The personal representative's fiduciary duty also requires him or her to protect and preserve estate assets. For example, if estate funds were available but the personal representative neglected to pay an insurance bill and a fire loss to the decedent's home resulted, the personal representative might well be held liable to the beneficiaries.
A personal representative is entitled to reasonable compensation often limited to a certain percentage (e.g., 5%) of the property in the probate estate. (Extra compensation related to handling some special matter may be allowed by the court.) That does not mean the executor automatically gets that much. The fee taken is usually listed on the final report and is, therefore, subject to approval by the court. Some states have an official "reasonable" fee scale for personal representatives and probate attorneys. These may actually be higher than fees in comparable cases in states that do not have official fee scales.
An objection can be raised if the fee appears excessive, considering the time and effort actually expended. Professional fees (lawyers, accountants, appraisers) will also be allowed. These fees must be reasonable, too, but are not subject to a set limit.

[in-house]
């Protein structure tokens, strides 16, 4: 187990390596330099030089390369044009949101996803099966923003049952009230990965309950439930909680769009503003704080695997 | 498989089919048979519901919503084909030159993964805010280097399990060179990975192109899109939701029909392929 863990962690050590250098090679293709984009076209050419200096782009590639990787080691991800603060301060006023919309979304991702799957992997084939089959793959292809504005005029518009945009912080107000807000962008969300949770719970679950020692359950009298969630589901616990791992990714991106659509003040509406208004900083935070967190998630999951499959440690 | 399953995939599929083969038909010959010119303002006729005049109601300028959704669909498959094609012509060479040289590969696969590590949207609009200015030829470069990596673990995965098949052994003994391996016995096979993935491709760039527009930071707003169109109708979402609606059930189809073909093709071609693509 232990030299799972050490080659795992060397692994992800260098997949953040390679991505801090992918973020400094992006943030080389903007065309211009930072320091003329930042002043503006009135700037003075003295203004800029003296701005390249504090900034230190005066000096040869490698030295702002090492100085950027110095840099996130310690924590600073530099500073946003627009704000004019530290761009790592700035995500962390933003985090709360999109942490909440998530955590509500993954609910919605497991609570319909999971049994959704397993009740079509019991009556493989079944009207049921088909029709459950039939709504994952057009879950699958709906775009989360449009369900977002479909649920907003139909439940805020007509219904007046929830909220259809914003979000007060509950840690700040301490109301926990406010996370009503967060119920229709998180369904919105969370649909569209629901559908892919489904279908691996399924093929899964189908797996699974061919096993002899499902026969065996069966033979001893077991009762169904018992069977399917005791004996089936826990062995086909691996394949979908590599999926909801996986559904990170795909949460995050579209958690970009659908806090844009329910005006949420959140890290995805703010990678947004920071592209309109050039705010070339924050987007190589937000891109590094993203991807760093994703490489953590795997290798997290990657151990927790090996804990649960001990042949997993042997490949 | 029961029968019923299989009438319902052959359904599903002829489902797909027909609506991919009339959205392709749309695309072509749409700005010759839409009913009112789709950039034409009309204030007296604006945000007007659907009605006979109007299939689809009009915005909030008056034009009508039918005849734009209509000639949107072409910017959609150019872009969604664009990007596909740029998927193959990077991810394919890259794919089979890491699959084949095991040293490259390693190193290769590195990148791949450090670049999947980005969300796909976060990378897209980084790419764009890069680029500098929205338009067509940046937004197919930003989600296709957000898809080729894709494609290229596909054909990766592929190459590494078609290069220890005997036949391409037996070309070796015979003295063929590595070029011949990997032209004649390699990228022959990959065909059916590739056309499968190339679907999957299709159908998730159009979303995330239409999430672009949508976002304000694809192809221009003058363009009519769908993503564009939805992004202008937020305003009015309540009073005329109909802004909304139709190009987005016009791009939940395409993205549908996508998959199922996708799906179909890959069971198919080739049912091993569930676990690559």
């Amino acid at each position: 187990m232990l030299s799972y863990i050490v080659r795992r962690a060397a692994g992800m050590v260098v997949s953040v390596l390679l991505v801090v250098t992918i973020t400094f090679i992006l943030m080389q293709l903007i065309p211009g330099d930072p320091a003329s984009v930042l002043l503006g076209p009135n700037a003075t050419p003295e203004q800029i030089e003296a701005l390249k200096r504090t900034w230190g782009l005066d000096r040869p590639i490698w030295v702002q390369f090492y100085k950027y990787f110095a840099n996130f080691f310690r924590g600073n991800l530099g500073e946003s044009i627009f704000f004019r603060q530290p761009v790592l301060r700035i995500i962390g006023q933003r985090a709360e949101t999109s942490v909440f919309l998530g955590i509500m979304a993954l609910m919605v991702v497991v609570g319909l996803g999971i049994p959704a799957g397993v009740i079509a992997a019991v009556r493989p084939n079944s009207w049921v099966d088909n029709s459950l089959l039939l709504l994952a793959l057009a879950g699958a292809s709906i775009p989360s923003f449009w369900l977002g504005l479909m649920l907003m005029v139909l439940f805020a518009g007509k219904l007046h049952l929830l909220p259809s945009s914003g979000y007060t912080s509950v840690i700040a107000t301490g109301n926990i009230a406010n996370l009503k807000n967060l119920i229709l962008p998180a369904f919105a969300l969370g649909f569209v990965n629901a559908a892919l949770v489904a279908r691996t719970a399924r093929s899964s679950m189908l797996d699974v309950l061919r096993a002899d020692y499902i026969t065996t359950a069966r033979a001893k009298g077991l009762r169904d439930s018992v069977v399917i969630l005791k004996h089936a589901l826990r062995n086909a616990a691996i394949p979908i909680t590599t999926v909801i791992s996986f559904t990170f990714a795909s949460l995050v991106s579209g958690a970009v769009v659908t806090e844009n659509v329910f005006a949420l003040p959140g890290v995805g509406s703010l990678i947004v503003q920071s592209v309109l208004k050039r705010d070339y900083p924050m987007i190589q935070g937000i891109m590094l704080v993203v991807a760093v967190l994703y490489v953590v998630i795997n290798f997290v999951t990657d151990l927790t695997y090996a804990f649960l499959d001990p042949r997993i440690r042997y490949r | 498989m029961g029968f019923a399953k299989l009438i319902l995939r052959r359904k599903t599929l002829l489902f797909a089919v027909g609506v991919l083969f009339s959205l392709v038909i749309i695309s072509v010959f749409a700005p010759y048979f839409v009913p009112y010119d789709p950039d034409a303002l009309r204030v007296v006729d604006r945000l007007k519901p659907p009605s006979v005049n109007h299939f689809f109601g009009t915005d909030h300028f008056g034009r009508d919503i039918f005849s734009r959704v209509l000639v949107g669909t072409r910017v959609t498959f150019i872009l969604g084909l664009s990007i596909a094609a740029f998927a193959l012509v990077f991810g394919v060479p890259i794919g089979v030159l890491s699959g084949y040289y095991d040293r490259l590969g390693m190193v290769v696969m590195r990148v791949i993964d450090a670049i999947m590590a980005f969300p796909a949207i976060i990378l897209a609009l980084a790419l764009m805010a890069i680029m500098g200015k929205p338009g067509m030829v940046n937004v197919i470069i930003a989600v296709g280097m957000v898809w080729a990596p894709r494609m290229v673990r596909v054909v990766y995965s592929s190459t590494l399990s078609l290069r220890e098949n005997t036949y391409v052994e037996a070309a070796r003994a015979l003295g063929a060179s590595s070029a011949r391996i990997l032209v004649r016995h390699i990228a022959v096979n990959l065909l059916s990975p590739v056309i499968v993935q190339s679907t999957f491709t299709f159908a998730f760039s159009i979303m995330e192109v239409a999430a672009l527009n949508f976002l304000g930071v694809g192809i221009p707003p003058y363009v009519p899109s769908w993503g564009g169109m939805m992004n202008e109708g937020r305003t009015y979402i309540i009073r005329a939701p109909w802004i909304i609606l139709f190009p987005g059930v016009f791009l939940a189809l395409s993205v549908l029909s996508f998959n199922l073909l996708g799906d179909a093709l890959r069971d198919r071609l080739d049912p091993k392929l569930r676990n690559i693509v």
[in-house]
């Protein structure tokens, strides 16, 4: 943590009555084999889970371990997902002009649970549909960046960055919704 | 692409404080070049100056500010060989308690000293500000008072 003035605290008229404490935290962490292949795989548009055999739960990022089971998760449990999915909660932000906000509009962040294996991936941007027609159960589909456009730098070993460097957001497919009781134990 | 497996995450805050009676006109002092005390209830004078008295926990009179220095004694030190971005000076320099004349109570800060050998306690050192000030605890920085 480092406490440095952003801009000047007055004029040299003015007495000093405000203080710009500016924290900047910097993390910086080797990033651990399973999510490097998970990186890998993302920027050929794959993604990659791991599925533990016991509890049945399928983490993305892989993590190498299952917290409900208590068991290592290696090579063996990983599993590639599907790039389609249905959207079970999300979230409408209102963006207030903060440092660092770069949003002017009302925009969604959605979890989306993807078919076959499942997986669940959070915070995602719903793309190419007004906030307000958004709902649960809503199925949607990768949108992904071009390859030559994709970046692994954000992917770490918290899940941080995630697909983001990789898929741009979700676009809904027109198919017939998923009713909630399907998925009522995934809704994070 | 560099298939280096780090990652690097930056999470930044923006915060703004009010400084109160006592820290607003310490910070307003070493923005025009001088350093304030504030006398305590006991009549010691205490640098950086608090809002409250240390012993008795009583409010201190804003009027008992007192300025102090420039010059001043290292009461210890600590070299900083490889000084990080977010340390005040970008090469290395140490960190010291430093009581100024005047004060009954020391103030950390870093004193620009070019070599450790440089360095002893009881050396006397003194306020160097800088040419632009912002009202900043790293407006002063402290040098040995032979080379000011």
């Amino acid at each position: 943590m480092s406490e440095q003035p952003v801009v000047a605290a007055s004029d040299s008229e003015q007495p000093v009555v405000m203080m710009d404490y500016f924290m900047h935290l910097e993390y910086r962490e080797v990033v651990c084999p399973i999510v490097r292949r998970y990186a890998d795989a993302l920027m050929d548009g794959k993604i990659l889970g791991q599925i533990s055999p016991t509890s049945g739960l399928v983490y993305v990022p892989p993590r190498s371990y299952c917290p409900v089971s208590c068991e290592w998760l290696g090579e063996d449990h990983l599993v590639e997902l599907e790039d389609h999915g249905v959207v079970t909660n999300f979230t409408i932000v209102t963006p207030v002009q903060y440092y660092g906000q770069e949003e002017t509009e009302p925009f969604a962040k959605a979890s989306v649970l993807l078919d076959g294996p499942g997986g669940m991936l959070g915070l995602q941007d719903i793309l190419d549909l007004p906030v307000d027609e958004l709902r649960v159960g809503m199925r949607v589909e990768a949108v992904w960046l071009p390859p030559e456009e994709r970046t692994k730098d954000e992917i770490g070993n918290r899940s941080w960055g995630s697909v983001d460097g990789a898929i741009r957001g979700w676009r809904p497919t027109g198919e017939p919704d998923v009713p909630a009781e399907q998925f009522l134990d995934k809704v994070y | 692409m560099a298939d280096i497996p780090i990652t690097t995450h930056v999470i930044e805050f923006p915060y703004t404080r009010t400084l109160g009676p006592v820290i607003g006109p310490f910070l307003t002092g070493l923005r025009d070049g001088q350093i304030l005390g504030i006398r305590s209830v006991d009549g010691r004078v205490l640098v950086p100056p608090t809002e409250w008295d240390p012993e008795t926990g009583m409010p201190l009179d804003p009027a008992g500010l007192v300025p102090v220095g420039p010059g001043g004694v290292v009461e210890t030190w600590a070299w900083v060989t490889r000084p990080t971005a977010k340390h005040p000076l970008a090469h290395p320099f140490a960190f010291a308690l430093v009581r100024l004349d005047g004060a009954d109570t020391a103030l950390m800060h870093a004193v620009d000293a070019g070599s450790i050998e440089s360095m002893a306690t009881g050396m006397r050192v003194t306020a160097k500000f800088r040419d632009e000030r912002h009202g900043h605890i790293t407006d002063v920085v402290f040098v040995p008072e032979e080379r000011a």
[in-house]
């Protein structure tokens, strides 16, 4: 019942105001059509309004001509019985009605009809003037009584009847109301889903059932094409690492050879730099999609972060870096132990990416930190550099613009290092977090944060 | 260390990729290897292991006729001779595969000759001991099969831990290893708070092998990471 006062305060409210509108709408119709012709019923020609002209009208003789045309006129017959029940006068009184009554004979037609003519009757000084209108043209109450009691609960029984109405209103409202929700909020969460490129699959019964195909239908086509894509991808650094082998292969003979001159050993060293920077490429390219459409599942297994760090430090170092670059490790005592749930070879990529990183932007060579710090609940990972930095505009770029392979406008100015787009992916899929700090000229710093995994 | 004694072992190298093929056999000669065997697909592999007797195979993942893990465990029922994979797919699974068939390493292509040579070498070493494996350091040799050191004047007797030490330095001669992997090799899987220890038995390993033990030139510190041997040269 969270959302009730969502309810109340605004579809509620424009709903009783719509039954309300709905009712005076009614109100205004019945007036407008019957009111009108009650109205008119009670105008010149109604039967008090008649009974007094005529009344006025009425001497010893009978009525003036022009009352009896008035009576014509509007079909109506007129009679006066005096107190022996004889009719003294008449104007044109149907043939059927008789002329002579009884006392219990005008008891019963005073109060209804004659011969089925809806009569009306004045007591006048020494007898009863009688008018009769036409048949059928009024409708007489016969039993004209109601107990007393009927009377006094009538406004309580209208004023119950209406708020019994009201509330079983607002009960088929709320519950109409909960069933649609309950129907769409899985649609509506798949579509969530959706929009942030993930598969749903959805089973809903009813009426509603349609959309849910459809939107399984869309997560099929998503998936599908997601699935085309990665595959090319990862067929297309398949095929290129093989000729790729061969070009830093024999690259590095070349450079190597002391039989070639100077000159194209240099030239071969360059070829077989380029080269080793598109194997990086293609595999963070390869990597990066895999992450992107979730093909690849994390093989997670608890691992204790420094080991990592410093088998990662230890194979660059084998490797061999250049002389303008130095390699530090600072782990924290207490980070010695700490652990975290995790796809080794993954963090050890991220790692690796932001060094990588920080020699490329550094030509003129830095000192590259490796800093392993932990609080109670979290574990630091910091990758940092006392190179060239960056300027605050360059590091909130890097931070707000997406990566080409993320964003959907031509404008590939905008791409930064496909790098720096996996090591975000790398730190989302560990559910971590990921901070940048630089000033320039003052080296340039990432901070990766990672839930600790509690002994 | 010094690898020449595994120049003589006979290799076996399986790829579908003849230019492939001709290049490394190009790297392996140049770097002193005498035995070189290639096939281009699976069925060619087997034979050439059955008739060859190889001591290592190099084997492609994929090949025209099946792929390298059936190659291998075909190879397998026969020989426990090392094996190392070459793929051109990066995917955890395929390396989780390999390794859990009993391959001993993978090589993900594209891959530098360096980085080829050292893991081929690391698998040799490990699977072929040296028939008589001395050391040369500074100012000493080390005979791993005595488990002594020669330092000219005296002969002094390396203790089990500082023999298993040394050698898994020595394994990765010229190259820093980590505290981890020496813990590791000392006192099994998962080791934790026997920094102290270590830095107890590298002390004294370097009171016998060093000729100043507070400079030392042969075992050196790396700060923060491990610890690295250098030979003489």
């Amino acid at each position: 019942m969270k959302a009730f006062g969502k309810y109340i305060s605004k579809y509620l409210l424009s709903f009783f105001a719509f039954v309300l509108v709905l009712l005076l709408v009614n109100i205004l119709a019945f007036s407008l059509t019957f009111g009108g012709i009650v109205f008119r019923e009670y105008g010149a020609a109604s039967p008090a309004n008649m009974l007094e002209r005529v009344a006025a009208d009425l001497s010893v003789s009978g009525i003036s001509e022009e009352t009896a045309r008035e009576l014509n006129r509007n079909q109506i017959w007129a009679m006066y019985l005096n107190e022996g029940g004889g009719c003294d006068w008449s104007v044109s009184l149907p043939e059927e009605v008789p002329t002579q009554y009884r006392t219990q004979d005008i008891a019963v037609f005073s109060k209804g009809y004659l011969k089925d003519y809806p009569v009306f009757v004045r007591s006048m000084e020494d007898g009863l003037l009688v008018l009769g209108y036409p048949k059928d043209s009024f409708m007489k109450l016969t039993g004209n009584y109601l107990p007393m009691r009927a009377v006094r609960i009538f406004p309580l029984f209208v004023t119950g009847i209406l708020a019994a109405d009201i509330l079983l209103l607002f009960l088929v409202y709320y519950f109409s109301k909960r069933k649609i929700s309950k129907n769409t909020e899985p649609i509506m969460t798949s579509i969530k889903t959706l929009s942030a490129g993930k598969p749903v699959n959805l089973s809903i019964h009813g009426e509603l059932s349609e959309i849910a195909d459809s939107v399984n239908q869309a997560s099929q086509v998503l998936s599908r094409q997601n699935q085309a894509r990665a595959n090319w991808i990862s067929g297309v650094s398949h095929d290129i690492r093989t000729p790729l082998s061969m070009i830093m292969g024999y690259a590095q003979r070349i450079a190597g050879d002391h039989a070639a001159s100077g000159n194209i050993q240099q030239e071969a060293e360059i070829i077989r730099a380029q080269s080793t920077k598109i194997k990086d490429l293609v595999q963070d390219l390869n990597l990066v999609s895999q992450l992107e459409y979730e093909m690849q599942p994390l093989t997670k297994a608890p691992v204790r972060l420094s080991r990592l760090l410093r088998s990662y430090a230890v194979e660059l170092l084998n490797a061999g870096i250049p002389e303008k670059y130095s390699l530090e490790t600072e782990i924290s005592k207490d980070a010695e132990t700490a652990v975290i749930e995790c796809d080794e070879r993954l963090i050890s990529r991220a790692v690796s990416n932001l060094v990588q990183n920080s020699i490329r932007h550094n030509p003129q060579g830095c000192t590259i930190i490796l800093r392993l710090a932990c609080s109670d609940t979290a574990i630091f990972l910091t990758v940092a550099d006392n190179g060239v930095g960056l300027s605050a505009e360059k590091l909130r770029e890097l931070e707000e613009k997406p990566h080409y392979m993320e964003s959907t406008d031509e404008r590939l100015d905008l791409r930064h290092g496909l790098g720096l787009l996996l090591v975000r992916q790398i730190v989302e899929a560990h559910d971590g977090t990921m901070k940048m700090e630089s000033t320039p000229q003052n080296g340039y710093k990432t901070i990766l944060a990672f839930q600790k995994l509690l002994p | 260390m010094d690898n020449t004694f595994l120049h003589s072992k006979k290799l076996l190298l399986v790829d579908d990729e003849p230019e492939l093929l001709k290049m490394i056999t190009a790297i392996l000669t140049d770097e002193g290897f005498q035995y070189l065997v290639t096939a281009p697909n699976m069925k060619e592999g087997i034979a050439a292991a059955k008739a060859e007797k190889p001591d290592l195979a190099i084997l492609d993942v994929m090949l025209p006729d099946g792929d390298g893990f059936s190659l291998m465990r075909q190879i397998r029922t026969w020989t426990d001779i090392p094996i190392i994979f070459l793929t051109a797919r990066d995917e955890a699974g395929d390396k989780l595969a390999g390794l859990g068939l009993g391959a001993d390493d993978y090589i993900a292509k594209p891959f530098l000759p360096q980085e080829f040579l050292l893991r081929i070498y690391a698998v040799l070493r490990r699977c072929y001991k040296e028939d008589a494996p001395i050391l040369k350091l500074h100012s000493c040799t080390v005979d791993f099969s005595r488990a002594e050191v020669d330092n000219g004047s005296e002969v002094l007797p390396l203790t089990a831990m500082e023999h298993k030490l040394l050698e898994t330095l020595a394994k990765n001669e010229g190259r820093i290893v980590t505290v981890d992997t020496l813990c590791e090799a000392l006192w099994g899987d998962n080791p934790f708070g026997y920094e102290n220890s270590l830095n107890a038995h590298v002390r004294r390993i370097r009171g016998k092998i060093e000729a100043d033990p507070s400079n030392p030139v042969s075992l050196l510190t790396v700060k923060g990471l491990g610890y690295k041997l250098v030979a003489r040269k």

The personal representative has a great responsibility. A trustworthy person or institution should be named in one's will to avoid the family strife that often follows when this choice has to be made by the court.
Summary of Overview of the Probate Process
The probate process is not necessarily as difficult as people are led to believe. Much of the effort expended to wrap up a person's affairs is necessary, even if probate court is avoided entirely. The process often goes smoothly, and when it does not, it is often because of difficulties—legal, financial, or personal—that are attributable to the decedent's situation, not the court. These same issues would adversely affect the "peaceful" transition even if probate were avoided, and in some cases are better dealt with under court supervision.
Consider the pros and cons of probate as they apply to your own estate before making a decision one way or another about avoiding probate. Sometimes the best solution is to transfer some assets outside probate and others under its umbrella.